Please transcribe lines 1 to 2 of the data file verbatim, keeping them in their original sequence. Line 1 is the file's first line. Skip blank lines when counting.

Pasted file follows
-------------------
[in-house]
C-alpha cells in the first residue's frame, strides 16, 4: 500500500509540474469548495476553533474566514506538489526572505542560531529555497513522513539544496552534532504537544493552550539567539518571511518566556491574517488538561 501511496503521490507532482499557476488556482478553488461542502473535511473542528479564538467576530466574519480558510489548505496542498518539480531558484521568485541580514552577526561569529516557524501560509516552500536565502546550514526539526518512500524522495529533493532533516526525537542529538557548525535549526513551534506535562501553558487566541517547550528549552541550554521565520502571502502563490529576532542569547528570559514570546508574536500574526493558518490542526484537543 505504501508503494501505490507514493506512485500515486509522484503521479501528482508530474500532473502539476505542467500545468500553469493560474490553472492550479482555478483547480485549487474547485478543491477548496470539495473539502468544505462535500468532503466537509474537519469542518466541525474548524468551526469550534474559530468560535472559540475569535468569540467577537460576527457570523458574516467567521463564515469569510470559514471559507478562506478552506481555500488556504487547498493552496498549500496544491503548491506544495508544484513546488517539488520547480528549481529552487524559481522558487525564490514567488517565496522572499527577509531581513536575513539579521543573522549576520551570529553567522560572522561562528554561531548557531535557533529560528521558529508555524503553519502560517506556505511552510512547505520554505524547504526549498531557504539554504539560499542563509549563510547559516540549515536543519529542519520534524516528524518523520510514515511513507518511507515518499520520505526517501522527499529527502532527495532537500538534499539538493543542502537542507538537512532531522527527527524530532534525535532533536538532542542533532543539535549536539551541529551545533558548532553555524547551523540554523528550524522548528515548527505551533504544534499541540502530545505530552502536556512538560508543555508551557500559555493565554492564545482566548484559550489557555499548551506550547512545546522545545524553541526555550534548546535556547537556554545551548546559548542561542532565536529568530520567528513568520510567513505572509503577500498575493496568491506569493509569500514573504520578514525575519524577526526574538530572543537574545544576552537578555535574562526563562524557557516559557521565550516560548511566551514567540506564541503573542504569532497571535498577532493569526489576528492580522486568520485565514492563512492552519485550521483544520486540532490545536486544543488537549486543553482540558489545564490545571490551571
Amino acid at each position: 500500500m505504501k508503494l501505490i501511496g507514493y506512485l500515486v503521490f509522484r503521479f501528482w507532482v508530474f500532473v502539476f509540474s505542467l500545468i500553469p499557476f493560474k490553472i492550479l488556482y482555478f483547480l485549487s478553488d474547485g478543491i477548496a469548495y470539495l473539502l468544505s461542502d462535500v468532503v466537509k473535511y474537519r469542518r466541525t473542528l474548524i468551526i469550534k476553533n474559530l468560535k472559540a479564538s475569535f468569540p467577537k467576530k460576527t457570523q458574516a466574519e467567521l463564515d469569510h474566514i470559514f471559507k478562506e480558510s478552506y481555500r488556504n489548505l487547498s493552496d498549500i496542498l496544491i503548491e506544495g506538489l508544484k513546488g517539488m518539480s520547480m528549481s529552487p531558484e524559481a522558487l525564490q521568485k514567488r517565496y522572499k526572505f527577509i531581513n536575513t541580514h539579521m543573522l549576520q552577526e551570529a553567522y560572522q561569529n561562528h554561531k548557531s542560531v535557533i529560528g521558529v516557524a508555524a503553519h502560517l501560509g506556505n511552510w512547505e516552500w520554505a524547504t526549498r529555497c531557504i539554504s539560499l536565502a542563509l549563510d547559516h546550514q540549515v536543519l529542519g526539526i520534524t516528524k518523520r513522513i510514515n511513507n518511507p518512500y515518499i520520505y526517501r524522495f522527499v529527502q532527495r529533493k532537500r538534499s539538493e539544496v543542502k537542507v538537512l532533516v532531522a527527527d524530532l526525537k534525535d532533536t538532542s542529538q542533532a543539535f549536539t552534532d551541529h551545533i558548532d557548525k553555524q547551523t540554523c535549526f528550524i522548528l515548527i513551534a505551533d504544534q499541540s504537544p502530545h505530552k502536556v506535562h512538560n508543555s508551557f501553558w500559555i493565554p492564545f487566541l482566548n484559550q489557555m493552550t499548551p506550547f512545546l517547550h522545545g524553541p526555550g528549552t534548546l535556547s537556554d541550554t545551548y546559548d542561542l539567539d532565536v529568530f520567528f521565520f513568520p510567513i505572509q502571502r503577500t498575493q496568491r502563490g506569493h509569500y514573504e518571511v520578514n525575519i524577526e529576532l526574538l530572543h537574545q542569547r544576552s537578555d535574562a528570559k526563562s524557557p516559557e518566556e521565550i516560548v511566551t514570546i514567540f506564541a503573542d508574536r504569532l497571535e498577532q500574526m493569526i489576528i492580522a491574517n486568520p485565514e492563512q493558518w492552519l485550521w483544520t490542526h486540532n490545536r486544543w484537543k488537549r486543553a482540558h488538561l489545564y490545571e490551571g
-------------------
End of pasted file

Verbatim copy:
[in-house]
C-alpha cells in the first residue's frame, strides 16, 4: 500500500509540474469548495476553533474566514506538489526572505542560531529555497513522513539544496552534532504537544493552550539567539518571511518566556491574517488538561 501511496503521490507532482499557476488556482478553488461542502473535511473542528479564538467576530466574519480558510489548505496542498518539480531558484521568485541580514552577526561569529516557524501560509516552500536565502546550514526539526518512500524522495529533493532533516526525537542529538557548525535549526513551534506535562501553558487566541517547550528549552541550554521565520502571502502563490529576532542569547528570559514570546508574536500574526493558518490542526484537543 505504501508503494501505490507514493506512485500515486509522484503521479501528482508530474500532473502539476505542467500545468500553469493560474490553472492550479482555478483547480485549487474547485478543491477548496470539495473539502468544505462535500468532503466537509474537519469542518466541525474548524468551526469550534474559530468560535472559540475569535468569540467577537460576527457570523458574516467567521463564515469569510470559514471559507478562506478552506481555500488556504487547498493552496498549500496544491503548491506544495508544484513546488517539488520547480528549481529552487524559481522558487525564490514567488517565496522572499527577509531581513536575513539579521543573522549576520551570529553567522560572522561562528554561531548557531535557533529560528521558529508555524503553519502560517506556505511552510512547505520554505524547504526549498531557504539554504539560499542563509549563510547559516540549515536543519529542519520534524516528524518523520510514515511513507518511507515518499520520505526517501522527499529527502532527495532537500538534499539538493543542502537542507538537512532531522527527527524530532534525535532533536538532542542533532543539535549536539551541529551545533558548532553555524547551523540554523528550524522548528515548527505551533504544534499541540502530545505530552502536556512538560508543555508551557500559555493565554492564545482566548484559550489557555499548551506550547512545546522545545524553541526555550534548546535556547537556554545551548546559548542561542532565536529568530520567528513568520510567513505572509503577500498575493496568491506569493509569500514573504520578514525575519524577526526574538530572543537574545544576552537578555535574562526563562524557557516559557521565550516560548511566551514567540506564541503573542504569532497571535498577532493569526489576528492580522486568520485565514492563512492552519485550521483544520486540532490545536486544543488537549486543553482540558489545564490545571490551571